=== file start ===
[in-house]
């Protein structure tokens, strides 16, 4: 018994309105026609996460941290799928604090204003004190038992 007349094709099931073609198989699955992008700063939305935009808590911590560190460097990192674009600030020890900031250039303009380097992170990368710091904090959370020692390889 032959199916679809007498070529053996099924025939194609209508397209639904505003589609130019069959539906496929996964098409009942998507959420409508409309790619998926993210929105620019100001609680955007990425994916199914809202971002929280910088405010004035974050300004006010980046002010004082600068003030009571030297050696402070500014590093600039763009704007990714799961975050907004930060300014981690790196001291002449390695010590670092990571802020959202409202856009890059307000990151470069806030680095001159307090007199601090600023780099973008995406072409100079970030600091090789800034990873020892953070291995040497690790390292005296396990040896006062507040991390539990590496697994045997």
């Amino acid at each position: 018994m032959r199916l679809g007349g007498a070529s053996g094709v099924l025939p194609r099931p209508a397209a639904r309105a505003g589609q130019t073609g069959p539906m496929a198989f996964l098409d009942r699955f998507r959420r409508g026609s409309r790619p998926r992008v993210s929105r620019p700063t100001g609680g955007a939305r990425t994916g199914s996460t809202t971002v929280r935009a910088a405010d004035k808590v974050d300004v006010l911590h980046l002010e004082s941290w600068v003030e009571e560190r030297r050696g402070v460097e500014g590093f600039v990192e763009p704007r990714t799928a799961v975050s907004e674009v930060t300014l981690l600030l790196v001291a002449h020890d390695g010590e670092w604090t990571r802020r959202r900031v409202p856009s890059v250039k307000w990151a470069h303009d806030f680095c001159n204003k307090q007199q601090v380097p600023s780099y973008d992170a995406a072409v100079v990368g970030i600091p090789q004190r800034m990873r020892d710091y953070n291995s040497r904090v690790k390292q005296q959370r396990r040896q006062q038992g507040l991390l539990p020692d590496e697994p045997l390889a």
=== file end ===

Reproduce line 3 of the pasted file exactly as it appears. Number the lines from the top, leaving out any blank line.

């Amino acid at each position: 018994m032959r199916l679809g007349g007498a070529s053996g094709v099924l025939p194609r099931p209508a397209a639904r309105a505003g589609q130019t073609g069959p539906m496929a198989f996964l098409d009942r699955f998507r959420r409508g026609s409309r790619p998926r992008v993210s929105r620019p700063t100001g609680g955007a939305r990425t994916g199914s996460t809202t971002v929280r935009a910088a405010d004035k808590v974050d300004v006010l911590h980046l002010e004082s941290w600068v003030e009571e560190r030297r050696g402070v460097e500014g590093f600039v990192e763009p704007r990714t799928a799961v975050s907004e674009v930060t300014l981690l600030l790196v001291a002449h020890d390695g010590e670092w604090t990571r802020r959202r900031v409202p856009s890059v250039k307000w990151a470069h303009d806030f680095c001159n204003k307090q007199q601090v380097p600023s780099y973008d992170a995406a072409v100079v990368g970030i600091p090789q004190r800034m990873r020892d710091y953070n291995s040497r904090v690790k390292q005296q959370r396990r040896q006062q038992g507040l991390l539990p020692d590496e697994p045997l390889a």